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Tripping Balls

Friends sick of the terrible jokes you make when you’re stoned? We’ve been there. But now there’s an AI that wants to hear all about what happened when you were under the influence.

Two researchers and psychiatrists published a new study this week in the journal Science Advances that details their quest to better understand how 27 types of drugs including ketamine, MDMA, LSD and psilocin affect the human brain and mental wellbeing.

“Psychiatry needs a Rosetta stone to translate a patient’s psychiatric symptoms into molecular treatment targets,” the study authors wrote about how complex patient treatment can be.

To find out how users experience drugs and learn more about their potential positive effects, the AI studied nearly 7,000 written “trip reports” using a method that quantifies language structure. Basically, the poor thing endured the worst blunt rotation circle of all time and “listened” to people write about being super high — but it’s all for a good cause, fortunately.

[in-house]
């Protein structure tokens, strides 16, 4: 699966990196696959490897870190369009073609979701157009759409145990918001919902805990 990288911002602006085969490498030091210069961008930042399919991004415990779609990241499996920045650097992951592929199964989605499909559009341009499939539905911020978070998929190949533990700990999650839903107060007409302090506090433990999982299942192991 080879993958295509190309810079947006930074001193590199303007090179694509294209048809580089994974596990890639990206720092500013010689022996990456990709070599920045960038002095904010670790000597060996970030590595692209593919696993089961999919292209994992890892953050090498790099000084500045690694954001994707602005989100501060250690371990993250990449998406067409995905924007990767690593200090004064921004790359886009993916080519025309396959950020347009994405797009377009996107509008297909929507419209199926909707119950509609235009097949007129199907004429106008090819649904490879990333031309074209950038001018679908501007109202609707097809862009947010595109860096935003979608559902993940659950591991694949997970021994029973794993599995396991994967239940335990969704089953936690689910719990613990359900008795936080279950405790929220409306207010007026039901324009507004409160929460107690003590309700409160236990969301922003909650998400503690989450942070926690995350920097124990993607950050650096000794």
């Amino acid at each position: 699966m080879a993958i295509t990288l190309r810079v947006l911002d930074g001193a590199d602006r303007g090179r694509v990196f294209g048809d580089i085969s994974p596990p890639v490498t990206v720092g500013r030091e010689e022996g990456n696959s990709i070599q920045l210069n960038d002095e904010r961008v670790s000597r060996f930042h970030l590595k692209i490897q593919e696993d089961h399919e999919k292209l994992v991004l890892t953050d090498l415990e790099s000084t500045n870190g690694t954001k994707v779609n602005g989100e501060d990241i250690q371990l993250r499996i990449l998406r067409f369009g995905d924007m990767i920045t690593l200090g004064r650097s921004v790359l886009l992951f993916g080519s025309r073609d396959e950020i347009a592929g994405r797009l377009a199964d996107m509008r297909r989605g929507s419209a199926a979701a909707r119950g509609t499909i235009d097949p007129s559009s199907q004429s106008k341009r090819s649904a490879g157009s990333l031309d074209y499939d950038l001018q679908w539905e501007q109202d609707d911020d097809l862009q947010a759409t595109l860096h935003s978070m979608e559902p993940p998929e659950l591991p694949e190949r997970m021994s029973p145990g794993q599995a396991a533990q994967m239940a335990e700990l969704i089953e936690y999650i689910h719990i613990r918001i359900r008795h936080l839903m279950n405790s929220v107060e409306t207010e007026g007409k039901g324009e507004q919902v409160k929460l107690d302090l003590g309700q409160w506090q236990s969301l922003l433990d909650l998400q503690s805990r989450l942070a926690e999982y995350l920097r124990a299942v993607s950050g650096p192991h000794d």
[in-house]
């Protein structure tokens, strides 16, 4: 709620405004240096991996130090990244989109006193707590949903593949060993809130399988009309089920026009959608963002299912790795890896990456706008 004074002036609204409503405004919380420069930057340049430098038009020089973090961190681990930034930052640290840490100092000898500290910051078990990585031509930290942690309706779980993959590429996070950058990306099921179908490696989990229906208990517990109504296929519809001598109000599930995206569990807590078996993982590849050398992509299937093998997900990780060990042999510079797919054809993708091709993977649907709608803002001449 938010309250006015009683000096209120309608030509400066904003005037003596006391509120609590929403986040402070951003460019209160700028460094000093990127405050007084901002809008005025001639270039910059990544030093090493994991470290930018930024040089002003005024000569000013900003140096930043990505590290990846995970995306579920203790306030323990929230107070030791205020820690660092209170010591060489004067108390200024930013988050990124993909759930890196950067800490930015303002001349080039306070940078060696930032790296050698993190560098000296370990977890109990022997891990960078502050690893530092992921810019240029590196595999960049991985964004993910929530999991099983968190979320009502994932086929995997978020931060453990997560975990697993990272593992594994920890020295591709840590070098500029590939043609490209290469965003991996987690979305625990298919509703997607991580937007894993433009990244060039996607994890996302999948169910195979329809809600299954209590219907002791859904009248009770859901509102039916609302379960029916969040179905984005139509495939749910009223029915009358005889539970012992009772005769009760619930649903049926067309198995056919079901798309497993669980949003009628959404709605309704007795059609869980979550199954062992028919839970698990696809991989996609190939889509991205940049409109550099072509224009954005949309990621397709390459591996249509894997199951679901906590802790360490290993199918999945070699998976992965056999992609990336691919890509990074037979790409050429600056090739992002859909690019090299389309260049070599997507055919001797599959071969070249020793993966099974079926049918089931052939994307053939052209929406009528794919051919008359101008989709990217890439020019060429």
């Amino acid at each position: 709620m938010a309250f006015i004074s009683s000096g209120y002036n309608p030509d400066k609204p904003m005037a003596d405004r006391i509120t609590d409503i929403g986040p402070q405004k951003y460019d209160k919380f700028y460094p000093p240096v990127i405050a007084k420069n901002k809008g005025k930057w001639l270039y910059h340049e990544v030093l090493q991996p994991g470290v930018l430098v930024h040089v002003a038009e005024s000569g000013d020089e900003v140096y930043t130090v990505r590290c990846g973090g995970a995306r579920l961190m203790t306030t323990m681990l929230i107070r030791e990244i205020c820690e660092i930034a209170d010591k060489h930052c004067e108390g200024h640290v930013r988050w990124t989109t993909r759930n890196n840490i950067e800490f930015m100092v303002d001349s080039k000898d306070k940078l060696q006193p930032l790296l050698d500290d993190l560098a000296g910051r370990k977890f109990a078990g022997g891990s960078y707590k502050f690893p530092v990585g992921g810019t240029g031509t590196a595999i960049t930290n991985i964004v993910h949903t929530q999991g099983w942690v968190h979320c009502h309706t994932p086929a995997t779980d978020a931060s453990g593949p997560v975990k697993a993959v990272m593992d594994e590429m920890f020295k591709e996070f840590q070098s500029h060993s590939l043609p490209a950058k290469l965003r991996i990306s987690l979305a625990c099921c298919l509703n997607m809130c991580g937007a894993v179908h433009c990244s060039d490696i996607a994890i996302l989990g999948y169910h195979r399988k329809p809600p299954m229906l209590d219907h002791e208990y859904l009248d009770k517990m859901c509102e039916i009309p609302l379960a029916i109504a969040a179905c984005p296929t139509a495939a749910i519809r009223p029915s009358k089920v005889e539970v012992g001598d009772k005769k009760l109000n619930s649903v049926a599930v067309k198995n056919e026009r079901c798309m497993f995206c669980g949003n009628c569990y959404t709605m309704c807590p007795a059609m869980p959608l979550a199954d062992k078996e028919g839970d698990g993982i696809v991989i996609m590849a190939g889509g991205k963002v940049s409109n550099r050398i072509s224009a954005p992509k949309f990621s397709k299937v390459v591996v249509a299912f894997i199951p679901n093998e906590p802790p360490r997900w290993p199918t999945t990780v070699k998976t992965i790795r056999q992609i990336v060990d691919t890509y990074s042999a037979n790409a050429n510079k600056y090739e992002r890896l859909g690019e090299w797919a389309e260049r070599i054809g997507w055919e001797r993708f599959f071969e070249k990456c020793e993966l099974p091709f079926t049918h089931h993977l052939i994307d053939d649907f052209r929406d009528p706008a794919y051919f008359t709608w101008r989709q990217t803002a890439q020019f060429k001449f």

Brain Pills

According to a report published in MIT Technology Review, words linked to spiritual experiences like “space,” “universe,” “consciousness,” “dimension,” and “breakthrough” were assigned to psychedelics that bind with dopamine, serotonin, and opioid receptors in the brain.

This could help researchers identify new types of treatment for depression, anxiety and PTSD. The study’s authors report that only one-third of patients experience a strong positive response to anti-depressant prescriptions and say that understanding which drugs affect people in which ways may make it easier to pair patients with treatments based on their symptoms and biological makeup.

“Future studies might include other forms of data that psychiatrists believe are relevant to mental illness,” the researchers wrote.

To be honest, reading a bunch of trip reports sounds like a horrible time — but if it brings some good into the world, we’ll cheer the AI on from the sidelines.

More on psychiatric treatments: Scientists Are Now Testing Medical DMT on Human Subjects


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